- The requirements are adaptable to the school’s size and resources, and the publication of employee-related data is optional for schools with fewer than 150 employees.
- Schools are encouraged to utilize existing data sources, such as RAISE online, to fulfill the duty without additional burdens.
- The published information can include various documents, such as policies and meeting minutes, to illustrate the school’s commitment to promoting equality.
Addressing the Three Elements of PSED
- Eliminating Discrimination
- Schools should showcase their awareness and determination to comply with the Act’s non-discrimination provisions through policies, staff training, and monitoring of equality issues.
- Advancing Equality of Opportunity
- Schools should identify and address inequalities through data analysis and take responsive actions to support disadvantaged groups and encourage participation in school activities.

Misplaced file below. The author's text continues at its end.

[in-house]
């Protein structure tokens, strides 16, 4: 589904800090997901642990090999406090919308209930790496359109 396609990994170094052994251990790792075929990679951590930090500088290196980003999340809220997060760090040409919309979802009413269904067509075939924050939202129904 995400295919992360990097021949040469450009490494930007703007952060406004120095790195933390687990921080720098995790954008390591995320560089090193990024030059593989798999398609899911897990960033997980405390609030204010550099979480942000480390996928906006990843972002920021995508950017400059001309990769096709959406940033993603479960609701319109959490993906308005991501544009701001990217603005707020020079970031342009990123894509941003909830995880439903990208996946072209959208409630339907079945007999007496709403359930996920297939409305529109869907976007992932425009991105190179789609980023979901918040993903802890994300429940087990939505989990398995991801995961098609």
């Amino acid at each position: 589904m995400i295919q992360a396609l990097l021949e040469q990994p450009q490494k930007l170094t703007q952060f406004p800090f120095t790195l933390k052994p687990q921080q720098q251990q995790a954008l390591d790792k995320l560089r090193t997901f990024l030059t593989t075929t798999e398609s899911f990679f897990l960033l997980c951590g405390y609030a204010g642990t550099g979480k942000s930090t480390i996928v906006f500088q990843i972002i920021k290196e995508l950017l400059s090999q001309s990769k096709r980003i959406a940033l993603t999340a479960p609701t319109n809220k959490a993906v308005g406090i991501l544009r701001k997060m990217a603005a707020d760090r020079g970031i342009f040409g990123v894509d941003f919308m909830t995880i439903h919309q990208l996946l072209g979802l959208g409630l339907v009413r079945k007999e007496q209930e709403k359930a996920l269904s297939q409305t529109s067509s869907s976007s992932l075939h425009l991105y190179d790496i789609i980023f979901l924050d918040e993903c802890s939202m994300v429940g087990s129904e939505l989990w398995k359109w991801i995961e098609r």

- Fostering Good Relations
- This involves promoting understanding and tolerance through inclusive policies and practices that encourage participation from all groups.
Fostering Good Relations
- Schools can demonstrate fostering good relations through curriculum aspects promoting tolerance and understanding of various religions or cultures, anti-bullying policies, community involvement, and initiatives addressing tensions between different pupil groups.
- Schools are encouraged to engage with affected individuals and groups with special knowledge to tackle equality issues effectively.
Publishing Information and Setting Equality Objectives